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Growing Deterioration in South Korea-U.S. Relations

Posted February. 17, 2003 22:21,   


The core at the U.S. plans for sanctions against North Korea, which was reported by the New York Times, can be interpreted that Washington will stringently cut off money sent to North Korea.

Although the U.S. expressed its willingness to put more weights on diplomatic solutions to the latest nuclear standoff between the U.S. and North Korea by putting more pressures on Pyongyang, there is a subtle difference in the position taken by the South Korean government that is emphasizing diplomatic solutions through resuming talks between the U.S. and North Korea.

That`s why the President-elect Roh Moo-hyun`s camp is showing a cautious action by saying that it is unnecessary to immediately respond to the U.S. press report. The President Roh Moo-hyun will take office one week later.

In response, a key official at the Roh`s camp said, “The President-elect`s fundamental position regarding the latest U.S-North nuclear standoff is to settle the issue peacefully through dialogue. At this moment, the Seoul government has not been officially notified of the U.S. sanction plan against the North, and the issue is a thing that should be discussed and fine-tuned with the U.S. administration after the new administration is inaugurated Feb.25.”

The new administration under the leadership of Roh Moo-hyun, who will take office Feb.25, faces battles ahead. Along with the settlement of the nuclear standoff caused by the North, Roh`s administration is faced with taunting tasks to be done, such as redefining the South Korea-U.S alliance and relocating or reducing U.S. forces in Korea.

However, in the event that if the U.S. starts placing an emphasis on sanctions against the North as a means to end the nuclear standoff, mending ties with the U.S. is likely to emerge as a pressing issue the new government has to address promptly other than the settlement of the North Korea`s nuclear issue.

On the South Korea`s economic support for the communist country, the President-elect Feb.13 made it clear, “If necessary, the Seoul government will offer more economic aids to the North than what the Kim Dae-jung`s government has provided. Although there are some difficulties expected if the U.S. opposes to the idea, Koreans should demonstrate a firm resolve concerning economic support for North Korea.” Unlike the U.S, which seems to move to stop providing food aids to the North, the Roh`s government seems to take a different approach to deal with the North.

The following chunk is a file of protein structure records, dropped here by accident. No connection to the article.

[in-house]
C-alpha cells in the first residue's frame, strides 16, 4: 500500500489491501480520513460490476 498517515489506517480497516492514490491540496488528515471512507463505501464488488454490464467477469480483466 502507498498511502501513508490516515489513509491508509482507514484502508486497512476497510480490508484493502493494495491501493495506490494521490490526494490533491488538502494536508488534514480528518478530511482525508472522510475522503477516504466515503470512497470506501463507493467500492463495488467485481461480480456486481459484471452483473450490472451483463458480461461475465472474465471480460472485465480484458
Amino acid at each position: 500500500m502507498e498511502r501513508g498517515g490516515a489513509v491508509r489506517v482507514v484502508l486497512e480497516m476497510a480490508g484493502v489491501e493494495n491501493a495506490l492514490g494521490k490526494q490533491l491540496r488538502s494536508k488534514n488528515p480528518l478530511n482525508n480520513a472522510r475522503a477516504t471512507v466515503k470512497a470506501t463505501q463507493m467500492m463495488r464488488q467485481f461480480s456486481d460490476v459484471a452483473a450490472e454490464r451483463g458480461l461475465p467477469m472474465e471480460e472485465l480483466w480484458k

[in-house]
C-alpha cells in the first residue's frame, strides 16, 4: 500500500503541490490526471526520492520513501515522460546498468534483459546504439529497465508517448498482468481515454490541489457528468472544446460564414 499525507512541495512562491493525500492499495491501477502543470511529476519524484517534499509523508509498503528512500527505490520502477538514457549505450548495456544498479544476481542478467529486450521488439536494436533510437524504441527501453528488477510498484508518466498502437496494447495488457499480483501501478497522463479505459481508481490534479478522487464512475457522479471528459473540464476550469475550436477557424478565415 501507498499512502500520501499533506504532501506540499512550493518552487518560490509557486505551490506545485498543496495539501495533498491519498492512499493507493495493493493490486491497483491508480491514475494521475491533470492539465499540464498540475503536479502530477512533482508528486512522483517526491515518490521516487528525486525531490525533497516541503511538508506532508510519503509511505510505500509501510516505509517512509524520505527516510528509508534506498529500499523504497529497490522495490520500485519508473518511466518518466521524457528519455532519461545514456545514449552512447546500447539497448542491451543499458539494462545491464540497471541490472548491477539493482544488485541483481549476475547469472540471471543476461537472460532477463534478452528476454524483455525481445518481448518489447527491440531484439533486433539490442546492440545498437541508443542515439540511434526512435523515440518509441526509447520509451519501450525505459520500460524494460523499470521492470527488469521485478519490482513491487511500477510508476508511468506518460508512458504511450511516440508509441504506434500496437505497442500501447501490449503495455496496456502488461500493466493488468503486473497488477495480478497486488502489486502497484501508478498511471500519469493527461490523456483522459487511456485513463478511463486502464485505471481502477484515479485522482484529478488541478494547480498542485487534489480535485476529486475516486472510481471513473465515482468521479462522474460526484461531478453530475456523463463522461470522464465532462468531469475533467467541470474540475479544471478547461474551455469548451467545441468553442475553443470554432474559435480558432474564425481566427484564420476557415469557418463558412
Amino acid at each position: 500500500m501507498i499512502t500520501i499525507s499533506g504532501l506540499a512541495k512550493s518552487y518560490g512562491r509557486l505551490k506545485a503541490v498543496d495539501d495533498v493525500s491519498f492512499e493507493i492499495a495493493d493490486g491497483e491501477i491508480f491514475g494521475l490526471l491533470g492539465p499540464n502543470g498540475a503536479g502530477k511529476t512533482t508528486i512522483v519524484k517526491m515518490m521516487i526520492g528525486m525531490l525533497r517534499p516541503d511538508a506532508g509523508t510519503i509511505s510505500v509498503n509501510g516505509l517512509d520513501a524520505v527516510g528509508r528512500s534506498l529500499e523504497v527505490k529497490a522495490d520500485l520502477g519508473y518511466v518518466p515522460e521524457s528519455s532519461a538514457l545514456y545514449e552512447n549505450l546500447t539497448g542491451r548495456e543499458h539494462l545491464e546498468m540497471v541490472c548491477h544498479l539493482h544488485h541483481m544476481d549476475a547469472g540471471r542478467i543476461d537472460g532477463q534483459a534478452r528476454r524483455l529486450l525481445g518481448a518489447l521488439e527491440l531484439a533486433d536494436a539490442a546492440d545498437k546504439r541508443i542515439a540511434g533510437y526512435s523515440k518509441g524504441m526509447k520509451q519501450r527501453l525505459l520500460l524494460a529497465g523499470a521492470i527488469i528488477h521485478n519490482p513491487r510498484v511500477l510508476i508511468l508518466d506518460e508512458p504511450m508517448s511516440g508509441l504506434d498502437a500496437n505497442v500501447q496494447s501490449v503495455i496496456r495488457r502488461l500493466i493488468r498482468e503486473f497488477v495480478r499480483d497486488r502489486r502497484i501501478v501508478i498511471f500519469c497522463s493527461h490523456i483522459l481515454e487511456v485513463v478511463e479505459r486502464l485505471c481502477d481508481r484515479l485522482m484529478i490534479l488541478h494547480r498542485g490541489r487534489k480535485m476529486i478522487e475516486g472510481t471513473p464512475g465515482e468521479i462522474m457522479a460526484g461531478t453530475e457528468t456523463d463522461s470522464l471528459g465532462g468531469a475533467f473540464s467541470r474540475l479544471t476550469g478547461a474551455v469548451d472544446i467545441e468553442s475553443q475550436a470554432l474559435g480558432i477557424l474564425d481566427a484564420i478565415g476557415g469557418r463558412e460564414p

Experts analyzed that since chances are slim that the New York Times-reported U.S. plans for sanctions against North Korea are put into action, the level of deterioration in relations between Seoul and Washington is not causing an immediate concern on the Korean Peninsular. Despite of that, Tailored sanction, which is a modified version of tailored containment circulated in the media for a while, is drawing an attention. The tailored sanction is demonstrating the U.S. intentions of putting maximum pressures on North Korean with two options, dialogue or sanction, on the table. Fortunately, as neighboring counties, including Russia and China, are expressing their oppositions to place sanctions against North Korea, the U.S. is expected to face some difficulties in pushing forward with the plan.

And yet, many analysts believe that the U.S. is moving to focus on cutting off money sent to the North, because it took into consideration the view of U.S. hardliners who insisted that the Hyundai`s secret cash payment was diverted to buy weapons.

On the other hand, it seems that the U.S. is showing its strong opposition of providing financial supports for the North to the new government in Seoul, by sending a strong “warning” message that the Seoul government should not provide the North with cash.

Young-Sik Kim spear@donga.com